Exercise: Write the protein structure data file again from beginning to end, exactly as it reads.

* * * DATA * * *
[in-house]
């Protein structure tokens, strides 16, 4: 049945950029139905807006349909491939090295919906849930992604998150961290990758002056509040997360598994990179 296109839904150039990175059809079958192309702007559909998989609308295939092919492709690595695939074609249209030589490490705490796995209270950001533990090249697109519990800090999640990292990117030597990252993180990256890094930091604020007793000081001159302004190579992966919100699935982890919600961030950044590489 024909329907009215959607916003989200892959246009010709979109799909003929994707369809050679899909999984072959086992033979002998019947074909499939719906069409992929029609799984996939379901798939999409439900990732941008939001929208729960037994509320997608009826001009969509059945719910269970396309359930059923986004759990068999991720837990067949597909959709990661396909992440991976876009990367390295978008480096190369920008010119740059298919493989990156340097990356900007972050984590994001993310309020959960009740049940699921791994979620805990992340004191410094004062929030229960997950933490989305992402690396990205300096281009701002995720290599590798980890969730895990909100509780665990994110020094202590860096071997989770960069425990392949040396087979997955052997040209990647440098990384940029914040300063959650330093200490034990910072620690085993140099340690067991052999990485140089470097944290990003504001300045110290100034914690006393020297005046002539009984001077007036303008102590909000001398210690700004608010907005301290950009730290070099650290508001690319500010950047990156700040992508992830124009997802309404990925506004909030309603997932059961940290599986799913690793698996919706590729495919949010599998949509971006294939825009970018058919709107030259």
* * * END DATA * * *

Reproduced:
[in-house]
């Protein structure tokens, strides 16, 4: 049945950029139905807006349909491939090295919906849930992604998150961290990758002056509040997360598994990179 296109839904150039990175059809079958192309702007559909998989609308295939092919492709690595695939074609249209030589490490705490796995209270950001533990090249697109519990800090999640990292990117030597990252993180990256890094930091604020007793000081001159302004190579992966919100699935982890919600961030950044590489 024909329907009215959607916003989200892959246009010709979109799909003929994707369809050679899909999984072959086992033979002998019947074909499939719906069409992929029609799984996939379901798939999409439900990732941008939001929208729960037994509320997608009826001009969509059945719910269970396309359930059923986004759990068999991720837990067949597909959709990661396909992440991976876009990367390295978008480096190369920008010119740059298919493989990156340097990356900007972050984590994001993310309020959960009740049940699921791994979620805990992340004191410094004062929030229960997950933490989305992402690396990205300096281009701002995720290599590798980890969730895990909100509780665990994110020094202590860096071997989770960069425990392949040396087979997955052997040209990647440098990384940029914040300063959650330093200490034990910072620690085993140099340690067991052999990485140089470097944290990003504001300045110290100034914690006393020297005046002539009984001077007036303008102590909000001398210690700004608010907005301290950009730290070099650290508001690319500010950047990156700040992508992830124009997802309404990925506004909030309603997932059961940290599986799913690793698996919706590729495919949010599998949509971006294939825009970018058919709107030259």